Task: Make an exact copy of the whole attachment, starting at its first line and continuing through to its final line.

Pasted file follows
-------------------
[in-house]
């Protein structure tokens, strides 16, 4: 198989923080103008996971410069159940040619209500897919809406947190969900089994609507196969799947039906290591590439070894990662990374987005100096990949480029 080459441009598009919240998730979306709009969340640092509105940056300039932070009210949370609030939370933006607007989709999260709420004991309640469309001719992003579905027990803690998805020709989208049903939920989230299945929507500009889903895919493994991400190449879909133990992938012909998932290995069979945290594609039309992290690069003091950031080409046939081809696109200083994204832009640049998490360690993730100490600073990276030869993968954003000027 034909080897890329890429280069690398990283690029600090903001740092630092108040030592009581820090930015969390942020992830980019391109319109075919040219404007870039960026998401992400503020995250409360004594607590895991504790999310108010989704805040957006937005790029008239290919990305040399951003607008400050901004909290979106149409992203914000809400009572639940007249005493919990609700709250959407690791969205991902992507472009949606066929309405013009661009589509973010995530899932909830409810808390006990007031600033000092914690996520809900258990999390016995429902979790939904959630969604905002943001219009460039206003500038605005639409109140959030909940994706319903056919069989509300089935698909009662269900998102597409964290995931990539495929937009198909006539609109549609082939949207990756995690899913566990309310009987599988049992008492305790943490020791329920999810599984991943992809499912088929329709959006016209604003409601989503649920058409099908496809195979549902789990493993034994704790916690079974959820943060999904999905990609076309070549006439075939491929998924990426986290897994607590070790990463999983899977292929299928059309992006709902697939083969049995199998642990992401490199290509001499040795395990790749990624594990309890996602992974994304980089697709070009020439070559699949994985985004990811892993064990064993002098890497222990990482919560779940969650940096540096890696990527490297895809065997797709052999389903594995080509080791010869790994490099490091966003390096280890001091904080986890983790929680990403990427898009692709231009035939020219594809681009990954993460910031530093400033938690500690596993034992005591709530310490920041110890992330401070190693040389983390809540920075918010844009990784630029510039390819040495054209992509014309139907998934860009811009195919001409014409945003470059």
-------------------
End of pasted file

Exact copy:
[in-house]
């Protein structure tokens, strides 16, 4: 198989923080103008996971410069159940040619209500897919809406947190969900089994609507196969799947039906290591590439070894990662990374987005100096990949480029 080459441009598009919240998730979306709009969340640092509105940056300039932070009210949370609030939370933006607007989709999260709420004991309640469309001719992003579905027990803690998805020709989208049903939920989230299945929507500009889903895919493994991400190449879909133990992938012909998932290995069979945290594609039309992290690069003091950031080409046939081809696109200083994204832009640049998490360690993730100490600073990276030869993968954003000027 034909080897890329890429280069690398990283690029600090903001740092630092108040030592009581820090930015969390942020992830980019391109319109075919040219404007870039960026998401992400503020995250409360004594607590895991504790999310108010989704805040957006937005790029008239290919990305040399951003607008400050901004909290979106149409992203914000809400009572639940007249005493919990609700709250959407690791969205991902992507472009949606066929309405013009661009589509973010995530899932909830409810808390006990007031600033000092914690996520809900258990999390016995429902979790939904959630969604905002943001219009460039206003500038605005639409109140959030909940994706319903056919069989509300089935698909009662269900998102597409964290995931990539495929937009198909006539609109549609082939949207990756995690899913566990309310009987599988049992008492305790943490020791329920999810599984991943992809499912088929329709959006016209604003409601989503649920058409099908496809195979549902789990493993034994704790916690079974959820943060999904999905990609076309070549006439075939491929998924990426986290897994607590070790990463999983899977292929299928059309992006709902697939083969049995199998642990992401490199290509001499040795395990790749990624594990309890996602992974994304980089697709070009020439070559699949994985985004990811892993064990064993002098890497222990990482919560779940969650940096540096890696990527490297895809065997797709052999389903594995080509080791010869790994490099490091966003390096280890001091904080986890983790929680990403990427898009692709231009035939020219594809681009990954993460910031530093400033938690500690596993034992005591709530310490920041110890992330401070190693040389983390809540920075918010844009990784630029510039390819040495054209992509014309139907998934860009811009195919001409014409945003470059």